Farmers push promised tax reform and farmstead exclusions


HARRISBURG, Pa. – From the perspective of the Pennsylvania Farm Bureau and to Pennsylvania land owners, Act 50 looks like a way to ensure farmers cannot be taxed off their land.

From the perspective of local Pennsylvania school boards and the Pennsylvania School Board Association, Act 50 looks like a no-win situation that can only weaken public education.

Act 50, passed by the Pennsylvania General Assembly in 1998, allows school districts to reduce property taxes by substituting increased earned income tax.

A local school board may ask voters to increase the 1/2 percent earned income tax boards can already impose with a tax of up to 11/2 percent.

Specific taxes.

If a ballot referendum is approved, then the district must use its increased revenue to reduce other taxes in a specific progression.

It must first eliminate any occupational, occupational privilege, or per capita “nuisance” tax it has levied.

If there is additional earned income tax revenue above that, then the school board is directed to reduce its property taxes by providing a homestead or farmstead exclusion to qualified property owners who apply.

Finally, the board must reduce the general property mill levy until property tax reduction equals earned income tax increase.

After backing the provision in the Pennsylvania General Assembly for more than 20 years, the Pennsylvania Farm Bureau sees this limited opportunity to reduce property taxes as a test case for the cause of Pennsylvania property tax reform.

A first step.

“This is the first step toward true tax reform,” said Mike Pechart, director of local affairs for the Pennsylvania Farm Bureau. “Until now, taxpayers have had no real control over local taxing powers.

“But if we don’t take advantage of this opportunity to demonstrate interest, if we allow the school districts to fail to deal with property tax reform, then there won’t be any more.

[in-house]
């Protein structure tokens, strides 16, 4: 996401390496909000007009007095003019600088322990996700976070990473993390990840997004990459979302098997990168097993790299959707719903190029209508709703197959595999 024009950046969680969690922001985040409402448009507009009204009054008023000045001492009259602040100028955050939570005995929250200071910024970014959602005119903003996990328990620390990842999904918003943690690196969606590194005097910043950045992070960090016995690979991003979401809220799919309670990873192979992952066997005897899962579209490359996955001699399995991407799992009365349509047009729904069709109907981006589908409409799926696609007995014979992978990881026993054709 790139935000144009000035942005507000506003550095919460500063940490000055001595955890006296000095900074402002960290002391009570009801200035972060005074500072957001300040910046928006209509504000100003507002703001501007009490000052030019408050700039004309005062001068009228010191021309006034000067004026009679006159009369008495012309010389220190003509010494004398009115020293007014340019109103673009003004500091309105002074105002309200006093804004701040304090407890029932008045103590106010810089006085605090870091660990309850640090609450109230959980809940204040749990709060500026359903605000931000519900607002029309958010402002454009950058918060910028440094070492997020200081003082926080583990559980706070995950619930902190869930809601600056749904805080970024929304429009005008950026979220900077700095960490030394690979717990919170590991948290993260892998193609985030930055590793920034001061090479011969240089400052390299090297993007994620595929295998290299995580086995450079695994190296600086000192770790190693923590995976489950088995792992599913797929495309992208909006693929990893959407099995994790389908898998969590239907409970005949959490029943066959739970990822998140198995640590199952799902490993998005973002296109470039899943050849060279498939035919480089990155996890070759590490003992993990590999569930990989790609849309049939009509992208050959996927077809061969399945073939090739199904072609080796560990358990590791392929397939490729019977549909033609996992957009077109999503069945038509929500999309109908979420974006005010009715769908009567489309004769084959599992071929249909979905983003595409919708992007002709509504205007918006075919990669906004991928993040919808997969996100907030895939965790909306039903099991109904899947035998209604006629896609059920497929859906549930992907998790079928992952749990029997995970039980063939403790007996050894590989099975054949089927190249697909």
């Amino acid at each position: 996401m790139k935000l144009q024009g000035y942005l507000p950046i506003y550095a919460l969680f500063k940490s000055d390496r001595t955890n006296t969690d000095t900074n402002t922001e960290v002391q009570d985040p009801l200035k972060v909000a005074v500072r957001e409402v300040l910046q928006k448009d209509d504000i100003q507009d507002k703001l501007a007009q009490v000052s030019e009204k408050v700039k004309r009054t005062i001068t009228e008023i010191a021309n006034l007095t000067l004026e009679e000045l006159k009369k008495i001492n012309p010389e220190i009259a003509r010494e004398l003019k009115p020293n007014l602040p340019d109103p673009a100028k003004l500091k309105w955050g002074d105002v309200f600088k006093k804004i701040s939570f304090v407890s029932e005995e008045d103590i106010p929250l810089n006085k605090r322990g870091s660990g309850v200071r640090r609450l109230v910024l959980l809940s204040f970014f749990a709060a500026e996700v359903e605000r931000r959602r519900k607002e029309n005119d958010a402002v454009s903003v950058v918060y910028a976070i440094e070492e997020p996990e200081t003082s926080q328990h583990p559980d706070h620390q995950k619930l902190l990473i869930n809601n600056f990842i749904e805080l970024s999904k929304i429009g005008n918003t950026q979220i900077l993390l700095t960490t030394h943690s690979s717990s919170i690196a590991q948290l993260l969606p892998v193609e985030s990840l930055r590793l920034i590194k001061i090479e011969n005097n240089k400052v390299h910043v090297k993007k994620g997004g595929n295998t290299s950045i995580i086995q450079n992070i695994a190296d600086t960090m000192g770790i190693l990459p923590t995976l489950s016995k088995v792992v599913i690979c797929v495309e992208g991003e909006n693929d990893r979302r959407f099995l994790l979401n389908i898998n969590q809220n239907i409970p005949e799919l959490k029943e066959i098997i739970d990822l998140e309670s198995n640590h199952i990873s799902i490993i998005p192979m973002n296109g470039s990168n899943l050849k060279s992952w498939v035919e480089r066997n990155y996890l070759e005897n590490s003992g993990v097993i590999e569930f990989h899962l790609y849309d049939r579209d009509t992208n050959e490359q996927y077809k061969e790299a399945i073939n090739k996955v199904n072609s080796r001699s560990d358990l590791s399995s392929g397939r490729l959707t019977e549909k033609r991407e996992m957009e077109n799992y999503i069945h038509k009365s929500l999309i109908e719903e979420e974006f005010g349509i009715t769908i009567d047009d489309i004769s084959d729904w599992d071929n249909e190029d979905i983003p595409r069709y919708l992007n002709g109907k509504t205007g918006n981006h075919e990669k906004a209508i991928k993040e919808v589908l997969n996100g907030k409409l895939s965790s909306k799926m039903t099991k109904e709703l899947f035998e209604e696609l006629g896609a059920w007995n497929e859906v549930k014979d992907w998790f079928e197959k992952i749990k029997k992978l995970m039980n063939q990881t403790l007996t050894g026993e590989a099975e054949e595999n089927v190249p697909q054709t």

“This is the first step, but one that we have to take in order to show the legislature what works and what doesn’t.”

Until this year, the tax was strictly voluntary. Each school district board could decide whether or not it would ask voters to approve the tax.

Starting this year, however, boards can be forced by voter petitions to first study and then to impose the tax.

Passing petitions.

The Farm Bureau is urging its county chapters to begin passing petitions immediately, to force the question of earned income tax increase onto local ballots.

Only five of the state’s 501 school districts have put the question on the ballot. It passed in three of these.

The state school board association said these districts are now having budget problems due to the inflexibility of the taxing formulas provided by Act 50. On the other hand, the Farm Bureau says there has definitely been some reduction in general property taxes in each of these districts.

According to state Sen. James Gerlach, R-Glenmore, chairman of the local government committee, school district property taxes in Pennsylvania have been growing 8 percent to 12 percent a year in recent years.

Included exclusions.

Gerlach led the effort to get Act 50 through the general assembly in 1998, supported by the Farm Bureau which was intensely interested in making sure the act contained a provision for the homestead and farmstead exclusion that had been authorized by constitutional amendment in 1997.

According to Thomas Gentzel, director of governmental relations for the state school board association, virtually every school district in Pennsylvania has studied Act 50. Many have appointed community task forces to look at its implications. Most have come to the conclusion it can’t work for them, Gentzel said.

Too restrictive.

The conditions of Act 50, he said, are so restrictive school boards see it as limiting their options to design a tax program that fits the needs of their district.

It provides no options to increase school district revenues, at the same time it closes off the nuisance taxes districts have been using to keep from raising property taxes even more.

And because there is no way to get firm figures of future assessed valuations, Gentzel said, there is really no way for school boards to get an accurate reading on how the change in taxing structure would affect district budgets.

And while Act 50 decreases the assessed valuation in the district, it also closes off, through the “backdoor referendum,” a district’s authority to raise its mill levy without asking voters.

Back door open.

And it is this back door referendum – the provision of Act 50 that requires any district adopting earned income tax to take any future property tax increase to its voters for approval – that most observers believe has been making school districts slow to act.